Jan. 24, 2006.
Jan. 26, 2006

Jan. 25, 2006


Pope Benedict XVI's first encyclical has been issued today. It's called "Deus Caritas Est," or "God Is Love." There are, of course, many kinds of love about which theologians speak (using Greek words) -- agape, eros, storge and philia, among them. It will be worth noting, once we have a chance to give it a careful reading, how the pope draws distinctions among them. It usually takes the church and its observers some time to digest such writings. So watch over the next weeks and months what people start to say about how this encyclical reflects this man and his papacy. For some encyclical excerpts, click here. For the entire document from the Vatican Web site, click here.

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Do you know what an items column is? It's one in which the columnist doesn't have a single theme but, rather, heaves several matters at readers.

Today's blog entry will be a sort of items column.


MusicThis year's Institute on Theology and the Arts, sponsored by "Imago Dei: Friends of Christianity and the Arts" and St. Paul School of Theology in Kansas City, will be held Feb. 24 and 25 at the seminary. Imago Dei is a vibrant regional group that tries to encourage more use of music, drama and other arts in worship and other ministries.

If you're a member of a Christian congregation in the Kansas City area, I'm betting you'll learn a lot at this gathering.

* * *


I'm always astonished when I think about the variety of languages. One language about which, until recently, I've known almost nothing, is Gullah, a creole language that slaves from Africa created partly from their original languages and partly from English. The Gullah culture still is alive today in, for instance, parts of South Carolina.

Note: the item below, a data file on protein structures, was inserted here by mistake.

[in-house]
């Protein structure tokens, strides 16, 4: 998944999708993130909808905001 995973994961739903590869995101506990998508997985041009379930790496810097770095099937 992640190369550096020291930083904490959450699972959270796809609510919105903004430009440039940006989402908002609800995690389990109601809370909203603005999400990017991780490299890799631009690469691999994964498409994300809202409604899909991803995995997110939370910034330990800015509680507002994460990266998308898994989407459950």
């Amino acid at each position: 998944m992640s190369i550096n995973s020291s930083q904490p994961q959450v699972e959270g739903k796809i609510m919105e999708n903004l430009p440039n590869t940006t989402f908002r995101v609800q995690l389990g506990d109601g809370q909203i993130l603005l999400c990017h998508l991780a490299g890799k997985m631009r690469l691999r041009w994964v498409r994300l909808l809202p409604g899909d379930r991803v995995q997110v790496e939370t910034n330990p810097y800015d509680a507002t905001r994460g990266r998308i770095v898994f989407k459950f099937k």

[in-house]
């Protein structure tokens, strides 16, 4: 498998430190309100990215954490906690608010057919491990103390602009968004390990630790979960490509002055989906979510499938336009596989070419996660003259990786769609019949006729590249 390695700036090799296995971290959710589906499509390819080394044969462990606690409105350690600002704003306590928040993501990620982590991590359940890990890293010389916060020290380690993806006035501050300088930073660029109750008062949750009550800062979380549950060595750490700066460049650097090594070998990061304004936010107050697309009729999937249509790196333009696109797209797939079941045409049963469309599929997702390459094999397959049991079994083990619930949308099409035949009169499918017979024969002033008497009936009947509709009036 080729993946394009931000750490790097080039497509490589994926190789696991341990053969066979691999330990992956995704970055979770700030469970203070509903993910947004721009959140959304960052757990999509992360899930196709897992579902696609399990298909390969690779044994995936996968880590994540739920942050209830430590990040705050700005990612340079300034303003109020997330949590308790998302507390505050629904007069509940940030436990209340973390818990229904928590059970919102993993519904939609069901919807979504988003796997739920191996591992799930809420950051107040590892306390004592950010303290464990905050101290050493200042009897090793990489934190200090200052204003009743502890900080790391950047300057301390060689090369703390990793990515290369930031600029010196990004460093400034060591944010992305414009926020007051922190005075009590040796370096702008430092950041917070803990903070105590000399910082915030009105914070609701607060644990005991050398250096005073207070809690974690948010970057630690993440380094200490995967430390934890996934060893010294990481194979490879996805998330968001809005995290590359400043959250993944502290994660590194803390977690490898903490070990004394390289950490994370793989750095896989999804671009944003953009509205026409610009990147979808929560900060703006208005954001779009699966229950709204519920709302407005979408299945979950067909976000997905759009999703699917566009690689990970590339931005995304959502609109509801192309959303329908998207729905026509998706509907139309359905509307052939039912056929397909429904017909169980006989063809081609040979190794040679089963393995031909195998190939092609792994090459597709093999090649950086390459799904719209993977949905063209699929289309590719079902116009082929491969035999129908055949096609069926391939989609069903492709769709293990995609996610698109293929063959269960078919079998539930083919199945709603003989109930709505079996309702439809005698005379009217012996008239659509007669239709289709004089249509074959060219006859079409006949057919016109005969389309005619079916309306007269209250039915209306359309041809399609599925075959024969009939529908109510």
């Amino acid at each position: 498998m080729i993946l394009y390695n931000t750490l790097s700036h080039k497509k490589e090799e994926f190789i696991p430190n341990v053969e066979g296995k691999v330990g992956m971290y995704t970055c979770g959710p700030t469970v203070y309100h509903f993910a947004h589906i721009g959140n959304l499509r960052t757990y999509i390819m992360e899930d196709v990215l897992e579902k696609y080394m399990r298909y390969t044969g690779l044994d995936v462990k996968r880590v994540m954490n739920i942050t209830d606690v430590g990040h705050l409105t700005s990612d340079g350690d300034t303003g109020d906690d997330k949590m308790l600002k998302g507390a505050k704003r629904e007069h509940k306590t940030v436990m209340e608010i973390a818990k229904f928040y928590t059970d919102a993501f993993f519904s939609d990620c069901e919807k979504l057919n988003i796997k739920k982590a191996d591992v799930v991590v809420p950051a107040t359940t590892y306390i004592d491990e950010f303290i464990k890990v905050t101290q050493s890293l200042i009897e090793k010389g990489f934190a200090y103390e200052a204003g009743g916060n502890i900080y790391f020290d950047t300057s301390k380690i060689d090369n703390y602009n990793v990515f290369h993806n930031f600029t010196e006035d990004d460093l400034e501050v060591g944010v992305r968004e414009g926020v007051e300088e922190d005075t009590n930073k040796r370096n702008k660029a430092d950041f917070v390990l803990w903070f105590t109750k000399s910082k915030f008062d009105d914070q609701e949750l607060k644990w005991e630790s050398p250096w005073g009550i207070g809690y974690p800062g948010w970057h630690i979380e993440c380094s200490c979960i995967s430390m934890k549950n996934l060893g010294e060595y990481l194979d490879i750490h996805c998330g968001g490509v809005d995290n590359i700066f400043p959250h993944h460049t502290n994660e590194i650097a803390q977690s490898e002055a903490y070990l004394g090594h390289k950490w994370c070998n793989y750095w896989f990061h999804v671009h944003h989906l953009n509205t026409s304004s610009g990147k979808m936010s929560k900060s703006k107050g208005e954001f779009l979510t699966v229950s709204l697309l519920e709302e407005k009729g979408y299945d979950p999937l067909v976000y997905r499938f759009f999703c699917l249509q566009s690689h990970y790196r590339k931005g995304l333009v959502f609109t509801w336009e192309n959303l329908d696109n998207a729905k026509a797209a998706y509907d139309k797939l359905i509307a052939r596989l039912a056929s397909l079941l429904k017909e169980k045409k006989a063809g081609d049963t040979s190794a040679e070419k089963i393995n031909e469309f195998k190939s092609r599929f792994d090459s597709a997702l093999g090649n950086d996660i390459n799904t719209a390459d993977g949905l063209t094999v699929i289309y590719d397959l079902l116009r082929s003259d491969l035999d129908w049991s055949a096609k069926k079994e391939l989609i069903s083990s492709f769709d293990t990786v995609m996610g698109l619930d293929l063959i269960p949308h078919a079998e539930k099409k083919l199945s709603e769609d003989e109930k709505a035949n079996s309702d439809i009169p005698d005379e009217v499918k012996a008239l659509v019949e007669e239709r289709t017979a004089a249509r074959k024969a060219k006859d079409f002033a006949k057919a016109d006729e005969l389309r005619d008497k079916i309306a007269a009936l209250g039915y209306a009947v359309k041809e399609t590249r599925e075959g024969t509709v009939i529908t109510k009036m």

AbslogoAnyway, the American Bible Society has just completed a long project to translate the New Testament into Gullah. It's called, in Gullah, De Nyew Testament. I wouldn't be expecting this new volume to rise to the top sellers on Amazon.com, but the Bible Society says that's not the point. The point is to provide scripture in languages of people who don't have it available.

I liked a quote in the announcement about the Gullah Bible to which I've linked you above. It comes from a Gullah member of the translation team: "That's the first time I heard God talk the way I talk."

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If you live in the greater Kansas City area, you might be interested in what looks like an excellent upcoming lecture series at the Edwards Campus of the University of Kansas.

It is called "Abraham's Children: Exploring the Shared Heritage of Judaism, Christianity and Islam," and is sponsored by the Edwards campus and the Hall Center for the Humanities.

If you're a regular reader of my blog or my column, you know that I am a strong proponent of interfaith dialogue -- not as a way of converting others to our particular religion but at least partly as a way of understanding what makes adherents of other religions tick so we can try to avoid the bloodshed from religious violence all too common nowadays (and throughout history).

As you also may know, I'm co-teaching a seminar on Jewish-Christian relations in August at Ghost Ranch, a national Presbyterian conference center in New Mexico. My co-teacher will be Rabbi Jacques Cukierkorn of the New Reform Temple of Kansas City. Sign up and join us. In fact, the registration form finally is one like. To get a copy, click here.

To read my latest Kansas City Star work, click here.


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